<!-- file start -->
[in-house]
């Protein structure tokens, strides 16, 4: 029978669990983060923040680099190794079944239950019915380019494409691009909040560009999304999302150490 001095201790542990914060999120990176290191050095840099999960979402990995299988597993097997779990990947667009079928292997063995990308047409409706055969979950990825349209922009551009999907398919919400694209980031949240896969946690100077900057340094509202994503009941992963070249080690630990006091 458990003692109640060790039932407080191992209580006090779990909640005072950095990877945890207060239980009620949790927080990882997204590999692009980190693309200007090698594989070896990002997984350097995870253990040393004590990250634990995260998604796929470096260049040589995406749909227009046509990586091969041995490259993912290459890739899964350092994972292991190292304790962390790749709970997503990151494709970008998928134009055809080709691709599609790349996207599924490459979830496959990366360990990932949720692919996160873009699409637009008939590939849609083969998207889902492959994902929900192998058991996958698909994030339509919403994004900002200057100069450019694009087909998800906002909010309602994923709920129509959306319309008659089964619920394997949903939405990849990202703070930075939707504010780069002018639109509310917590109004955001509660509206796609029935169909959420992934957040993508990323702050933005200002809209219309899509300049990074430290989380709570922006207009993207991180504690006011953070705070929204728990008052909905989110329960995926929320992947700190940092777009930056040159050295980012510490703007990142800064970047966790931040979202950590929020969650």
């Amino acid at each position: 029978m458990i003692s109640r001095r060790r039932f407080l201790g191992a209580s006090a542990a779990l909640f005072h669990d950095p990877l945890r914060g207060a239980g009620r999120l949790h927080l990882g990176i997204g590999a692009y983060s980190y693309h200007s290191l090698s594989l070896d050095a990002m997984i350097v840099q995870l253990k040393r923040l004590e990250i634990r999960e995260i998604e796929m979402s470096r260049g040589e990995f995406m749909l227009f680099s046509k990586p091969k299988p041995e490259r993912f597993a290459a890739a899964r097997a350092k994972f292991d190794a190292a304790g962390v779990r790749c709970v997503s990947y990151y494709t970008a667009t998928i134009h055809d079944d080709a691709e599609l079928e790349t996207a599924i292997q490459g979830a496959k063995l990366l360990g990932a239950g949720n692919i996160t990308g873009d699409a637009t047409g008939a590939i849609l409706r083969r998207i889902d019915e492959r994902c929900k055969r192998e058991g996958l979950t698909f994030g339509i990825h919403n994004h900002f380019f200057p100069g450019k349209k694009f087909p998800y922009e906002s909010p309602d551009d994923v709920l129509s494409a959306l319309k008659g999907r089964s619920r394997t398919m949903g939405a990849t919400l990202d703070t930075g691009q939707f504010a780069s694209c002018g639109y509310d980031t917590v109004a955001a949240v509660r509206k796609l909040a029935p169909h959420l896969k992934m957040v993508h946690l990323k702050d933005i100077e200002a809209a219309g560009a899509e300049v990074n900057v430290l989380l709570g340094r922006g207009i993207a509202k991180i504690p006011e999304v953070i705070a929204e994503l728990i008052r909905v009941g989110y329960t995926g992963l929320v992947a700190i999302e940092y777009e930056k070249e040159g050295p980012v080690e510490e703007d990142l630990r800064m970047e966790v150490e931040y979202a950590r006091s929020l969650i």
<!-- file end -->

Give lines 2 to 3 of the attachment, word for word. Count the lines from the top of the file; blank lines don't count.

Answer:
């Protein structure tokens, strides 16, 4: 029978669990983060923040680099190794079944239950019915380019494409691009909040560009999304999302150490 001095201790542990914060999120990176290191050095840099999960979402990995299988597993097997779990990947667009079928292997063995990308047409409706055969979950990825349209922009551009999907398919919400694209980031949240896969946690100077900057340094509202994503009941992963070249080690630990006091 458990003692109640060790039932407080191992209580006090779990909640005072950095990877945890207060239980009620949790927080990882997204590999692009980190693309200007090698594989070896990002997984350097995870253990040393004590990250634990995260998604796929470096260049040589995406749909227009046509990586091969041995490259993912290459890739899964350092994972292991190292304790962390790749709970997503990151494709970008998928134009055809080709691709599609790349996207599924490459979830496959990366360990990932949720692919996160873009699409637009008939590939849609083969998207889902492959994902929900192998058991996958698909994030339509919403994004900002200057100069450019694009087909998800906002909010309602994923709920129509959306319309008659089964619920394997949903939405990849990202703070930075939707504010780069002018639109509310917590109004955001509660509206796609029935169909959420992934957040993508990323702050933005200002809209219309899509300049990074430290989380709570922006207009993207991180504690006011953070705070929204728990008052909905989110329960995926929320992947700190940092777009930056040159050295980012510490703007990142800064970047966790931040979202950590929020969650």
């Amino acid at each position: 029978m458990i003692s109640r001095r060790r039932f407080l201790g191992a209580s006090a542990a779990l909640f005072h669990d950095p990877l945890r914060g207060a239980g009620r999120l949790h927080l990882g990176i997204g590999a692009y983060s980190y693309h200007s290191l090698s594989l070896d050095a990002m997984i350097v840099q995870l253990k040393r923040l004590e990250i634990r999960e995260i998604e796929m979402s470096r260049g040589e990995f995406m749909l227009f680099s046509k990586p091969k299988p041995e490259r993912f597993a290459a890739a899964r097997a350092k994972f292991d190794a190292a304790g962390v779990r790749c709970v997503s990947y990151y494709t970008a667009t998928i134009h055809d079944d080709a691709e599609l079928e790349t996207a599924i292997q490459g979830a496959k063995l990366l360990g990932a239950g949720n692919i996160t990308g873009d699409a637009t047409g008939a590939i849609l409706r083969r998207i889902d019915e492959r994902c929900k055969r192998e058991g996958l979950t698909f994030g339509i990825h919403n994004h900002f380019f200057p100069g450019k349209k694009f087909p998800y922009e906002s909010p309602d551009d994923v709920l129509s494409a959306l319309k008659g999907r089964s619920r394997t398919m949903g939405a990849t919400l990202d703070t930075g691009q939707f504010a780069s694209c002018g639109y509310d980031t917590v109004a955001a949240v509660r509206k796609l909040a029935p169909h959420l896969k992934m957040v993508h946690l990323k702050d933005i100077e200002a809209a219309g560009a899509e300049v990074n900057v430290l989380l709570g340094r922006g207009i993207a509202k991180i504690p006011e999304v953070i705070a929204e994503l728990i008052r909905v009941g989110y329960t995926g992963l929320v992947a700190i999302e940092y777009e930056k070249e040159g050295p980012v080690e510490e703007d990142l630990r800064m970047e966790v150490e931040y979202a950590r006091s929020l969650i």